Europe's drug regulator has found a possible link between very rare heart inflammation and Covid-19 vaccines from Pfizer-BioNTech and Moderna, it said, stressing that the benefits of the shots outweighed any risks.
The conditions, myocarditis and pericarditis, must be listed as side-effects of the two mRNA vaccines, the safety committee of the European Medicines Agency (EMA) said, adding that such cases primarily occurred within 14 days of inoculation.
It said cases occurred more often after the second dose and in younger adult men. This is in line with US findings last month.
Symptoms from the conditions include breathlessness, palpitations and chest pain.
EMA's safety panel also advised that people with a history of the rare blood disorder capillary leak syndrome (CLS), must not be vaccinated with Johnson & Johnson's shot.
While the regulator cautioned healthcare professionals and people to be on the lookout for post-vaccine symptoms, it said it was continuously monitoring the safety of approved vaccines as they are rolled out more widely.
"EMA confirms that the benefits of all authorised Covid-19 vaccines continue to outweigh their risks," it said.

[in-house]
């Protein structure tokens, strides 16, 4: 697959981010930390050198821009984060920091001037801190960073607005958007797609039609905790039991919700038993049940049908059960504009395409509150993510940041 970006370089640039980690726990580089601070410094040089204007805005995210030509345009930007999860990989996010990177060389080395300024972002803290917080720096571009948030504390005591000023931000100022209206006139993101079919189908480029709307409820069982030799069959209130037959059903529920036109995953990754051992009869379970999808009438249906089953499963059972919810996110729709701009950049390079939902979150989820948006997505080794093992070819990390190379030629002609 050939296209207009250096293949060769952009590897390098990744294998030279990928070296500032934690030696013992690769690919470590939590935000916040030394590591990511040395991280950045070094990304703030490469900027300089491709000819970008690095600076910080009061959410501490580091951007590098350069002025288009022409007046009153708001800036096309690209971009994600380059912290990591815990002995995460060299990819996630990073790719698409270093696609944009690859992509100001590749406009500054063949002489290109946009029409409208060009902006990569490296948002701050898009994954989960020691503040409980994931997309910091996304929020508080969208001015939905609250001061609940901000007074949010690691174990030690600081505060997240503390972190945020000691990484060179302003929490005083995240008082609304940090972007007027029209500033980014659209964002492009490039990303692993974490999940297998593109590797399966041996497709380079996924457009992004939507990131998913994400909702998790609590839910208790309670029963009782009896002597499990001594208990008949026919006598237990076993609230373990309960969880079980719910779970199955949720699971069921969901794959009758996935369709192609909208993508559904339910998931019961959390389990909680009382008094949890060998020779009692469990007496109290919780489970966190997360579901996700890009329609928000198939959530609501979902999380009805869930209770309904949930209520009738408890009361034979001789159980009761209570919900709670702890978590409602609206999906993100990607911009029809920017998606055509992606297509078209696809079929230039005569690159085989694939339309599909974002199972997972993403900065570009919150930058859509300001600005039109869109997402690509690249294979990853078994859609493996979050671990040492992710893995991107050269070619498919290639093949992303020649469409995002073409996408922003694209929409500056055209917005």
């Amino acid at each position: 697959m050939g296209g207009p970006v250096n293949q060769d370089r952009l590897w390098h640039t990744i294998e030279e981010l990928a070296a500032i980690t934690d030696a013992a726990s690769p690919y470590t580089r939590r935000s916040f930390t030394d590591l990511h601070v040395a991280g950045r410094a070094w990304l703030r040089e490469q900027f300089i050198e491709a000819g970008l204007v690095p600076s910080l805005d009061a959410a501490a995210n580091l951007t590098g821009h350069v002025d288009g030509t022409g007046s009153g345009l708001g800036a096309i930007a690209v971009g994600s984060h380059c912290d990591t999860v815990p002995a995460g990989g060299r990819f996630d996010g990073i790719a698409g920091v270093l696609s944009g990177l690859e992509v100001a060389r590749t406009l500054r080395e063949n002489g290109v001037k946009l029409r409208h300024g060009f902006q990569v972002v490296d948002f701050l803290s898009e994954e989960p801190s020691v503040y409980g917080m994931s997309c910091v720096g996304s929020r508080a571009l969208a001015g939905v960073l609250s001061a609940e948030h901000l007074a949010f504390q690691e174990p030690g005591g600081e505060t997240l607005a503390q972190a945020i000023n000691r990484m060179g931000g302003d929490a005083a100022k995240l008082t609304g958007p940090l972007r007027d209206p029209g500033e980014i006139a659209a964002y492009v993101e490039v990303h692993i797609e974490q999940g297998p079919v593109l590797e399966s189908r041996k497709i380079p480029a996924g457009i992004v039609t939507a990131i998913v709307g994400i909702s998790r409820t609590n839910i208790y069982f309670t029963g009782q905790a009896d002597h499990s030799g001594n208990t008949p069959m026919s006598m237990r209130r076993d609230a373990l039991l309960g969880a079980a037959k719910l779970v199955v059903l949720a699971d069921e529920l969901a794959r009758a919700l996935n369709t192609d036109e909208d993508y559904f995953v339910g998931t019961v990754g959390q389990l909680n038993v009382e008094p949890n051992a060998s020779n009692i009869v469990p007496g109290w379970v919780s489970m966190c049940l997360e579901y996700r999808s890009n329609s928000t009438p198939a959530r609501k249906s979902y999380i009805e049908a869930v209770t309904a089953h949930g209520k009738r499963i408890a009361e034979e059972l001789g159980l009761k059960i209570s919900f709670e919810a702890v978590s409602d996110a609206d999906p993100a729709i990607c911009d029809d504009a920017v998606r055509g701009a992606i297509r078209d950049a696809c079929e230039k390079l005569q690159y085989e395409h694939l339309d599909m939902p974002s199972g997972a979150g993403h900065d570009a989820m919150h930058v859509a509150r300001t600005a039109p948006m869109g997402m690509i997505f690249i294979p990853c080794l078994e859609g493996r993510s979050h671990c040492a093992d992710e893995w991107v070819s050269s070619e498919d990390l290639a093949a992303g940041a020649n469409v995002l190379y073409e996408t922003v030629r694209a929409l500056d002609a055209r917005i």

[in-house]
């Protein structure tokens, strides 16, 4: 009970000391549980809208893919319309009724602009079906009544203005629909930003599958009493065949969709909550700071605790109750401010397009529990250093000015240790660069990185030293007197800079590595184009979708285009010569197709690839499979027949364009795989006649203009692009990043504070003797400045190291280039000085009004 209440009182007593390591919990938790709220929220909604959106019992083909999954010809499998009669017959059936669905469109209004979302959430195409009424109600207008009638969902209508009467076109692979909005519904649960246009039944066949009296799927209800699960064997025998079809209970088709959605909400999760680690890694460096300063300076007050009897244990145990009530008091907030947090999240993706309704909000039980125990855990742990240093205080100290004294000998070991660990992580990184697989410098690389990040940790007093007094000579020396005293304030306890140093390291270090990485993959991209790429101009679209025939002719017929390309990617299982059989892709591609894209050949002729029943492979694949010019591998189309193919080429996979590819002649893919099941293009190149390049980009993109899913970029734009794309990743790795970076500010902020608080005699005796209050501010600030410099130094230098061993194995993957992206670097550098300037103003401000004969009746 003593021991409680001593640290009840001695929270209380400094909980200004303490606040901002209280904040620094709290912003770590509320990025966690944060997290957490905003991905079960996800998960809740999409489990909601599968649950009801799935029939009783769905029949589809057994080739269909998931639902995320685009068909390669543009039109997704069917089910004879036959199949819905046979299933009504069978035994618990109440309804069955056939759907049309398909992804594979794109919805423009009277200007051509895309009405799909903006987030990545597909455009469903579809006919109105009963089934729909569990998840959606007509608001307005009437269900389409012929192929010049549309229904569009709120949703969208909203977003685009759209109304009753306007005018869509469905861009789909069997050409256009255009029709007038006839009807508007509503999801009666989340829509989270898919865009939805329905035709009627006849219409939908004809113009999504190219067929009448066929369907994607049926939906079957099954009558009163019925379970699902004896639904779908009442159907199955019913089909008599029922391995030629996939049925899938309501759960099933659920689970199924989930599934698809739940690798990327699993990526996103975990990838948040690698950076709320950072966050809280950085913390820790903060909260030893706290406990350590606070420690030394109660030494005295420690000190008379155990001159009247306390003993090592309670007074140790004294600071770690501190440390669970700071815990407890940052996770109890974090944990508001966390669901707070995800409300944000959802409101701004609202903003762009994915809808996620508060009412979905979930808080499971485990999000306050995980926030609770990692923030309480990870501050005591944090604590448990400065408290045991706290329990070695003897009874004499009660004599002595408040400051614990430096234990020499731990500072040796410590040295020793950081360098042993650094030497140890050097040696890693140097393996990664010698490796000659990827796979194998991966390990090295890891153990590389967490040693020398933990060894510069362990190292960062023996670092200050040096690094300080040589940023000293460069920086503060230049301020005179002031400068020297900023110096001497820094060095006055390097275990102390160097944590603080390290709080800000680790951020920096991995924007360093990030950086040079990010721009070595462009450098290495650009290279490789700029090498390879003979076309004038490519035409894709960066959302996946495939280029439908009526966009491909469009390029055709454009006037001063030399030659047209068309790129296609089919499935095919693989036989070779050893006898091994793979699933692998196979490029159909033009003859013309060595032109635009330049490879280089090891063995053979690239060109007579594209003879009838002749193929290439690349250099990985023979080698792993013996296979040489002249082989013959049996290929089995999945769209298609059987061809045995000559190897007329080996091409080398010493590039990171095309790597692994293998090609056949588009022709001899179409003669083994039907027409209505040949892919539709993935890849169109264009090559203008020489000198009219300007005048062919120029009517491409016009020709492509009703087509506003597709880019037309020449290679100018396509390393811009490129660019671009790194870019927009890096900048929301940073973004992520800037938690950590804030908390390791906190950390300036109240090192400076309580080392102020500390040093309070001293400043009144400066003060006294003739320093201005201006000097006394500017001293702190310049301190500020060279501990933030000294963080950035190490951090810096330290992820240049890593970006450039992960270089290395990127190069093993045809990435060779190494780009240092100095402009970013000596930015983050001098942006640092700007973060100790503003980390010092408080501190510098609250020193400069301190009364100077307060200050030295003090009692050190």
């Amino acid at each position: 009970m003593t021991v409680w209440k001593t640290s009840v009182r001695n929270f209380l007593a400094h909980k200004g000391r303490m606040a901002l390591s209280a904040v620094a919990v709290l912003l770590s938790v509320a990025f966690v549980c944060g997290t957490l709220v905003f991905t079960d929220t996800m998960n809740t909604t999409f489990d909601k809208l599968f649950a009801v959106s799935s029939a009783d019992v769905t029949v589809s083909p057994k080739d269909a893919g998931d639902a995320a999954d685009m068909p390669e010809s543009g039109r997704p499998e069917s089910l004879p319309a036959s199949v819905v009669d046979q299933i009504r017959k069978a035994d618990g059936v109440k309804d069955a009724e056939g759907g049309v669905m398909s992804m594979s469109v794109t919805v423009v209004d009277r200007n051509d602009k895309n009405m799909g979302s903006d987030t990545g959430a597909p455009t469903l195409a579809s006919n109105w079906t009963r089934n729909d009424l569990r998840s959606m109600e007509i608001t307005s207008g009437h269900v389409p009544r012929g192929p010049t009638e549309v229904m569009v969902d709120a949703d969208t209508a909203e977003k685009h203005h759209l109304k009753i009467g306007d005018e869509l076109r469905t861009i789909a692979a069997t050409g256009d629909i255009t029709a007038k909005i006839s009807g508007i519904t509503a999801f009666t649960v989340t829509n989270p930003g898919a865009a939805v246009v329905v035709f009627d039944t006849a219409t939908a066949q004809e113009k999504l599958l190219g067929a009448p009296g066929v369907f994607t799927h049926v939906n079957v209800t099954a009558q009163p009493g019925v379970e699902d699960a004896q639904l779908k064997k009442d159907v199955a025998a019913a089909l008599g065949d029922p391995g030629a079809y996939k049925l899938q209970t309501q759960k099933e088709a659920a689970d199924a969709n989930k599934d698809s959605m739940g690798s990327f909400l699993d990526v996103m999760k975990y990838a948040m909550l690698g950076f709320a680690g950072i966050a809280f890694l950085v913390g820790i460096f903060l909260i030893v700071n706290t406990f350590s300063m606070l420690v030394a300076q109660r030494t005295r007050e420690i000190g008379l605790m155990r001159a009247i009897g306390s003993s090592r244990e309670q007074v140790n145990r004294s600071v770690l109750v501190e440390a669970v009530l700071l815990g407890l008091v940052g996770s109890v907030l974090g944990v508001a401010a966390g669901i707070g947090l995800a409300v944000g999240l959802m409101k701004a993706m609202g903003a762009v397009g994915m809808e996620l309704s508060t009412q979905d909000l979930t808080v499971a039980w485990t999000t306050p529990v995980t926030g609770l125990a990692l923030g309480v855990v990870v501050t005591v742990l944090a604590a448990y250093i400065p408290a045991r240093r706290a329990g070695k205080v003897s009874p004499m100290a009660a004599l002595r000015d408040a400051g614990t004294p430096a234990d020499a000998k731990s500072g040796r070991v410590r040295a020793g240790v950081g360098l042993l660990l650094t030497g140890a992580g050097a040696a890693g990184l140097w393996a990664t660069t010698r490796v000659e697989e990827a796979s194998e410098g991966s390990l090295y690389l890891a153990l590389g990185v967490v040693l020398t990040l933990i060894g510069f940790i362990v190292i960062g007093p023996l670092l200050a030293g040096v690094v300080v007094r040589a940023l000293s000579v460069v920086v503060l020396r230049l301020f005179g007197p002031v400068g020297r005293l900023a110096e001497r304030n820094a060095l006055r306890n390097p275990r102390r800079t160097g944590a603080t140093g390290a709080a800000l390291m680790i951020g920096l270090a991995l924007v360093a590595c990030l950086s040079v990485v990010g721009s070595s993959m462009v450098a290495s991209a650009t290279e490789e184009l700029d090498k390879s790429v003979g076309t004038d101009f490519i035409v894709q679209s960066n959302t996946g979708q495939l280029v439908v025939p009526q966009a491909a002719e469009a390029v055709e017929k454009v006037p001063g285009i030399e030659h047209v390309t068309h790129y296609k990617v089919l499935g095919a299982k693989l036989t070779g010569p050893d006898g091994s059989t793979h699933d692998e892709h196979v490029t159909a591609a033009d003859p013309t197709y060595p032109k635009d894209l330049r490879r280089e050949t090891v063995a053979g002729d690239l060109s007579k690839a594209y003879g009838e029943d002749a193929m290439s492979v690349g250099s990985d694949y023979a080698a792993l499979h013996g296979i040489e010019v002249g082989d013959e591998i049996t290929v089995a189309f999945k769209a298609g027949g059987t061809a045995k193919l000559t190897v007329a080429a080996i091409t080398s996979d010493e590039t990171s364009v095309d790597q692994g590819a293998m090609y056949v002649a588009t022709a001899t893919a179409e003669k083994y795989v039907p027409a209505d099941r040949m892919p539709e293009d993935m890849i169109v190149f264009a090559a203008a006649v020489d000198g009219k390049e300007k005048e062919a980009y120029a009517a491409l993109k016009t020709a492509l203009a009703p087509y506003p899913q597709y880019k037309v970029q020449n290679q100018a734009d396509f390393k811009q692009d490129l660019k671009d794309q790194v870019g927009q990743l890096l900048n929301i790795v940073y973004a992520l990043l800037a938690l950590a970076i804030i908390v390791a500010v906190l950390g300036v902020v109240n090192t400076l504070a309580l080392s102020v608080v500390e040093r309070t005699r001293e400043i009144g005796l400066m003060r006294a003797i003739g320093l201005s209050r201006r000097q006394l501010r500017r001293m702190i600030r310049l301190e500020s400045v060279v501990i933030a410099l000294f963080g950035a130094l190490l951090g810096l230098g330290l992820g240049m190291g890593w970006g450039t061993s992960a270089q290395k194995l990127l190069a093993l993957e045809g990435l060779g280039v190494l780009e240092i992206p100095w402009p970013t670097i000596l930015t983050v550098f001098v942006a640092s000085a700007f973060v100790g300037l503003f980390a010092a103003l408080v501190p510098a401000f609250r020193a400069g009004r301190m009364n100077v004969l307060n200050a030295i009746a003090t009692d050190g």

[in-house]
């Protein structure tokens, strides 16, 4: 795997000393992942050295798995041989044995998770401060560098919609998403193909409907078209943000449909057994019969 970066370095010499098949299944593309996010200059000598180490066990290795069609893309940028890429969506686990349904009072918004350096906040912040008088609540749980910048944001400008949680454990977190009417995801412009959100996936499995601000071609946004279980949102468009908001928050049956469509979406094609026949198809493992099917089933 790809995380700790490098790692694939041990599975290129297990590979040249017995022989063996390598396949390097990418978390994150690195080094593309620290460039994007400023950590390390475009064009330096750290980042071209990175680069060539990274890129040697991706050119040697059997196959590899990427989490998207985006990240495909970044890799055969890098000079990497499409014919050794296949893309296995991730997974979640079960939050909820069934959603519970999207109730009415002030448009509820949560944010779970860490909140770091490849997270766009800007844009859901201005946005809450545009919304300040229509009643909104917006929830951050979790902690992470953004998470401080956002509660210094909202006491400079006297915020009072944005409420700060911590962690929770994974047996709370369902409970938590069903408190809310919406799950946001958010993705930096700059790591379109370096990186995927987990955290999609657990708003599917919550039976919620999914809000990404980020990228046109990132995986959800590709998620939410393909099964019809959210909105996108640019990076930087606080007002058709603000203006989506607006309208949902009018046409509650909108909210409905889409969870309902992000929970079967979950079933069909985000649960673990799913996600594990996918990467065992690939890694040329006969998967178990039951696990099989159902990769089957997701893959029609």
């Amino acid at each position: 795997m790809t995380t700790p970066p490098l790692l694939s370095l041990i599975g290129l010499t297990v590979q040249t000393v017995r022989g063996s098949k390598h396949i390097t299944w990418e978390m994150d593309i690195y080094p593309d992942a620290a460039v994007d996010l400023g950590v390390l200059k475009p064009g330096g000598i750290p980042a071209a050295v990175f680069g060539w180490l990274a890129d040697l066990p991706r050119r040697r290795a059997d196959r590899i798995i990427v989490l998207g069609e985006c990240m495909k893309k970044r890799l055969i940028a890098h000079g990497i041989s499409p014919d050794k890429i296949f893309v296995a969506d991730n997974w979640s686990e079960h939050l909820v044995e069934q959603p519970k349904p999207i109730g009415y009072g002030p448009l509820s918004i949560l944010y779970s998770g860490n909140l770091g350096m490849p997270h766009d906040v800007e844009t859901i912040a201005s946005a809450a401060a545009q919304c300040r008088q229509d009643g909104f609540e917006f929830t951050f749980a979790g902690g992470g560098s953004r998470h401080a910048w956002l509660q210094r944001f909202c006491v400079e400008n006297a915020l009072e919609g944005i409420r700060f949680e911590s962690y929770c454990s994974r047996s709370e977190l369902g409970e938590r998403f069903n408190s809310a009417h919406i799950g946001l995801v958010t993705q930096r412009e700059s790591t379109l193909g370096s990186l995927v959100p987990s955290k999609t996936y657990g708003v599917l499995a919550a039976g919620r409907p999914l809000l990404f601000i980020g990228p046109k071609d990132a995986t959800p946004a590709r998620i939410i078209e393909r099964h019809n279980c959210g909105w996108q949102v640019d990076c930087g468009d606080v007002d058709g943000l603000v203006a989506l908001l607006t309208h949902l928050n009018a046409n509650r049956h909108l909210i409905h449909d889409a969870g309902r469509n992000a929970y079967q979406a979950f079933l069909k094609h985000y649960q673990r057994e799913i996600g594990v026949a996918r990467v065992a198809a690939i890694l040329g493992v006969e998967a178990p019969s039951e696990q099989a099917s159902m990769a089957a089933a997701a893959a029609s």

EMA in total reviewed more than 300 cases of myocarditis and pericarditis in the European Union, Iceland, Norway and Liechtenstein - together referred to as the European Economic Area (EEA).
Most cases occurred with Pfizer's vaccine, called Comirnaty, the watchdog said.
Roughly 177 million doses of Comirnaty had been given in the EEA as of 31 May, compared to 20 million doses of Moderna's Spikevax vaccine, EMA said.
The cases of myocarditis and pericarditis were "generally mild," and individuals "tend to recover within a short time following standard treatment and rest," Pfizer said in a statement.
EMA had also been looking into such cases with J&J and AstraZeneca vaccines, but said it had not found any causal relationship so far and had asked for more data from the drugmakers.
Both J&J and AstraZeneca vaccines use similar technology but with different versions of a cold virus to deliver immunity-building instructions to the body.